The remains of a sunken pirate ship found off of Cape Cod, Mass. in 1984 form the ballast of the traveling National Geographic exhibit Real Pirates, opening June 22 at Union Station. The exhibit also features some 200 artifacts found nearby on the ocean floor and, to heighten its authenticity, Union Station has hired a number of actors who will be playing real and fictitious pirates that visitors will be encouraged to engage.
Often described in the media as “a female Indiana Jones,” Mireya Mayor is not your typical scientist.
Both as an anthropologist working in the jungles of Madagascar, and as a wildlife correspondent for National Geographic, the city girl and former Miami Dolphins cheerleader has found herself sleeping in a rain forest hammock amid poisonous snakes, being charged by gorillas, scaling rocky cliffs, and diving with great white sharks.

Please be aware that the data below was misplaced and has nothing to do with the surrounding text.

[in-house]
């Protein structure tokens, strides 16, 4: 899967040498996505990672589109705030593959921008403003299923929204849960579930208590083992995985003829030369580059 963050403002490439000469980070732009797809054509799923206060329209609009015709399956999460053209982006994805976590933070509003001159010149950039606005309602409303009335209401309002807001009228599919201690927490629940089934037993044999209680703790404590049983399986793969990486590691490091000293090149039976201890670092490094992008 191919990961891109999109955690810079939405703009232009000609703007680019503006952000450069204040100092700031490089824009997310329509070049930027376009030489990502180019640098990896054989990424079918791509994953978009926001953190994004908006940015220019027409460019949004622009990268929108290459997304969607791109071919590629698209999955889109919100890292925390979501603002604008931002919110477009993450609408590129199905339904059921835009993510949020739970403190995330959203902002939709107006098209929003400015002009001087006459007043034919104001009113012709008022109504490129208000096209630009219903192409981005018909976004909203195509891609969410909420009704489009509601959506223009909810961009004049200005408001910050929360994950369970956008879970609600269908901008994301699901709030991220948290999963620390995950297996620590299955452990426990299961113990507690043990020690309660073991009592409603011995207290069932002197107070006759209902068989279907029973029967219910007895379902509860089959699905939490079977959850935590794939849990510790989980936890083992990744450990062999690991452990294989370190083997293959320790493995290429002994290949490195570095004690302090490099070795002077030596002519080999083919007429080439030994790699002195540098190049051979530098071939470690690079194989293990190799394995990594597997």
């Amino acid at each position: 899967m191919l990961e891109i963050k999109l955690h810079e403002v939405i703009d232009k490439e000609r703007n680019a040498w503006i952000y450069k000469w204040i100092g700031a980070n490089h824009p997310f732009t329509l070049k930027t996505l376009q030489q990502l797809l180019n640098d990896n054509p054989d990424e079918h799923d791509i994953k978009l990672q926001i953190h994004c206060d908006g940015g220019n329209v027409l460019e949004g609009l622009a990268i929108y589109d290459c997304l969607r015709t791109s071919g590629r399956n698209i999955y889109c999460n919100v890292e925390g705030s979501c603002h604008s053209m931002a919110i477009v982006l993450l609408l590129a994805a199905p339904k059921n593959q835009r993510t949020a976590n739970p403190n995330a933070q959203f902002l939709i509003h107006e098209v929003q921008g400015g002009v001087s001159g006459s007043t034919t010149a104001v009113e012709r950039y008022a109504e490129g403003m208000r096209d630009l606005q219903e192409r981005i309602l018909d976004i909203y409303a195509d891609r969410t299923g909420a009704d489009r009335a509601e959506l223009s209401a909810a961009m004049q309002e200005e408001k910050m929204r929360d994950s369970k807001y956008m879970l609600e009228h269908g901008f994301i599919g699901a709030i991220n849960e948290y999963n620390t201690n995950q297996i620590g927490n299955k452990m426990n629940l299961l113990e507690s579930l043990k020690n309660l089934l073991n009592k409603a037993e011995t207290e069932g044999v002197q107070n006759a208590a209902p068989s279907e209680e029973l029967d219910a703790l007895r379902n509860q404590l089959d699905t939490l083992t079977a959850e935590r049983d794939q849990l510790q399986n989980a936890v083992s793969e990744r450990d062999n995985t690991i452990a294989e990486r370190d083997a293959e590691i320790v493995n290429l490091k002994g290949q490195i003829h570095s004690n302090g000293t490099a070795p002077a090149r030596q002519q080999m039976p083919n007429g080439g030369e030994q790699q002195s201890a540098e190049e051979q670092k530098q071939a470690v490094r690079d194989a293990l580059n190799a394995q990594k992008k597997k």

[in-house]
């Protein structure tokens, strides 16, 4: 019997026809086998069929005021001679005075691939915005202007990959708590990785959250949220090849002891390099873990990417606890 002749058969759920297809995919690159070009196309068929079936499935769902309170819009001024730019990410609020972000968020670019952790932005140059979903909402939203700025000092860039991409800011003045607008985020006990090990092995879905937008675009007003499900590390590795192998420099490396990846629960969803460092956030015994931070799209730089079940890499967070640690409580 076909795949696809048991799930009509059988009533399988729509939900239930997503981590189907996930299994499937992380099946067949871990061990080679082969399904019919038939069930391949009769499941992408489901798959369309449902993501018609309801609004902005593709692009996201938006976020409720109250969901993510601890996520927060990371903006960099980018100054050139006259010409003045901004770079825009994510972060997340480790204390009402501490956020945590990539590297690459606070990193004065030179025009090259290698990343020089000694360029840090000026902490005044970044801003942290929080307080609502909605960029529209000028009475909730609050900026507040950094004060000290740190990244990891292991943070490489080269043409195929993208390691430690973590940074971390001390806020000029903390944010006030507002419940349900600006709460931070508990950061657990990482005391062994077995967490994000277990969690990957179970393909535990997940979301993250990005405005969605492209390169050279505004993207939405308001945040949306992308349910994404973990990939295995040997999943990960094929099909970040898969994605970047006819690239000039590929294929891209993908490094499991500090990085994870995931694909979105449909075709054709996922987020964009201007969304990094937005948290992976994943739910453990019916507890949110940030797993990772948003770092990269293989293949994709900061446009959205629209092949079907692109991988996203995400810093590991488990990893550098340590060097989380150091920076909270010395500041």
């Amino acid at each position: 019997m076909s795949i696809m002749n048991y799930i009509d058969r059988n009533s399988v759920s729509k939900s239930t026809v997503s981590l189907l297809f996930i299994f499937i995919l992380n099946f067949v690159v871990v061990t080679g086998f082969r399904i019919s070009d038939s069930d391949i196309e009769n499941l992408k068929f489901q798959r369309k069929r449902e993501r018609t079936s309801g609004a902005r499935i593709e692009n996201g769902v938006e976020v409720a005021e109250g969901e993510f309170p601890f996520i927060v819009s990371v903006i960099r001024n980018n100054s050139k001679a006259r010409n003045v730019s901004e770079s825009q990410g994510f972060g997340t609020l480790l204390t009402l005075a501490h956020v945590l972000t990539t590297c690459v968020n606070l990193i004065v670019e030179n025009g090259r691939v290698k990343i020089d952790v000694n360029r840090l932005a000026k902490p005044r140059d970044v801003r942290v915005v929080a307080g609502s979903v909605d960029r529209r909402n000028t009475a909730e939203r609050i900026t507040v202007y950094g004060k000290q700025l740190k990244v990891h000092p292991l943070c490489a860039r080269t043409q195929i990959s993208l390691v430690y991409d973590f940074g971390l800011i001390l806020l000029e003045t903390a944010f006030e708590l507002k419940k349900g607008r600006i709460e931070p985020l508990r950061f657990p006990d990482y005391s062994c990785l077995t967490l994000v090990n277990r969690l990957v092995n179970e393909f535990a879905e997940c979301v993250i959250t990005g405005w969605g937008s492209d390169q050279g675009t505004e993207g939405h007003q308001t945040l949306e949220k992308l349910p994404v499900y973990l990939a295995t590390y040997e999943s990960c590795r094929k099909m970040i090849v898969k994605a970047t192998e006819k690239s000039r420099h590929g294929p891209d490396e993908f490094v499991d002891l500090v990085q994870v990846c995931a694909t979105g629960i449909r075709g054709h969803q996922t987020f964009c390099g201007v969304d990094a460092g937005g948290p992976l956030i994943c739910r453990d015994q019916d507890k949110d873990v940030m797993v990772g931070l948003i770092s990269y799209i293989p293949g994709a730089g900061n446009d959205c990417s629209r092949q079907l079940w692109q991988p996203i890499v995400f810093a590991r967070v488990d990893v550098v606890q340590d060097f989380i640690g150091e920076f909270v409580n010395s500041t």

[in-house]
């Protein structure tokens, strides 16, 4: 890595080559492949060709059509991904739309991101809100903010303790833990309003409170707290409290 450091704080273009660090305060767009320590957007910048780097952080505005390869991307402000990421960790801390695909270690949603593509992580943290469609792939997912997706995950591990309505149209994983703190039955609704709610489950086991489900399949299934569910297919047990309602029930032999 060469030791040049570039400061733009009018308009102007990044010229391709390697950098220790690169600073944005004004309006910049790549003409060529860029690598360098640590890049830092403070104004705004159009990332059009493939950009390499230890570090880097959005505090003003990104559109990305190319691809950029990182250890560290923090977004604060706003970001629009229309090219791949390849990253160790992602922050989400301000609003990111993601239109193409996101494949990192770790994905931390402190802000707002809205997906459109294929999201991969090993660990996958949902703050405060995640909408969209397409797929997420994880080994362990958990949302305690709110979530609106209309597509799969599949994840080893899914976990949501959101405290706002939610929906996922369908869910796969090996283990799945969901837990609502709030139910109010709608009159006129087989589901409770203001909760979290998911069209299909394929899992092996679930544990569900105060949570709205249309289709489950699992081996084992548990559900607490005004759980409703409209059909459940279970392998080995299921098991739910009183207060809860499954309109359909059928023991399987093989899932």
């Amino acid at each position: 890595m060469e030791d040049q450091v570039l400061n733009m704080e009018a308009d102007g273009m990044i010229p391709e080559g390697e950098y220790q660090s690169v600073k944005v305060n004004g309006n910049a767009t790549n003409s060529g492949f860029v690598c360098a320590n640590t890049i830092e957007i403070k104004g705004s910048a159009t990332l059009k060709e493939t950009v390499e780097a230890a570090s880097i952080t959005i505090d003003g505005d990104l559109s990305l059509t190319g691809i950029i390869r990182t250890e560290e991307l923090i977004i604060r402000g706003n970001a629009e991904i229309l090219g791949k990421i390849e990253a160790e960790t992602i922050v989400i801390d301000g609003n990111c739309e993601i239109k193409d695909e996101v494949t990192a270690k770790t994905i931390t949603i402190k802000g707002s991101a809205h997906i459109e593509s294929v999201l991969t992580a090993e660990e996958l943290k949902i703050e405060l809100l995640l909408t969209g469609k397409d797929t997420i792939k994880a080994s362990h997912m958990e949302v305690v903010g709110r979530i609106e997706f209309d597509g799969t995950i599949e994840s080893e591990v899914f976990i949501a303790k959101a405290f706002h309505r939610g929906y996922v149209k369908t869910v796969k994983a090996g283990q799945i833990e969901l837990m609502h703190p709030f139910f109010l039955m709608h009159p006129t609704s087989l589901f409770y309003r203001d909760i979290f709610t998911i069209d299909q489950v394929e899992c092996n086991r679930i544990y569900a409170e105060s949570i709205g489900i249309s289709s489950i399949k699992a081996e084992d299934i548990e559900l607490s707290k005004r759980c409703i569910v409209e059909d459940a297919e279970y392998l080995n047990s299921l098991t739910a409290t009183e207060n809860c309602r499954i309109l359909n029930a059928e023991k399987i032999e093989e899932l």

Mattias Klum makes a living by shooting photographs of some of the world's most endangered species and places.
A photographer for National Geographic, Klum might be considered an endangered species himself, given his recent work shooting closes ups of the venomous Chinese cobra, which can shoot its venom up to nearly 7 feet. Even a drop of that venom can blind you.
There's a line of work where the risks include toxic layers of hydrogen sulfide and maze-like passageways. (No, we're not talking the halls of Congress.) It's the exploration of underwater caves and blue holes. Many consider survival to be is the mark of a successful dive ... so, are the risks worth it?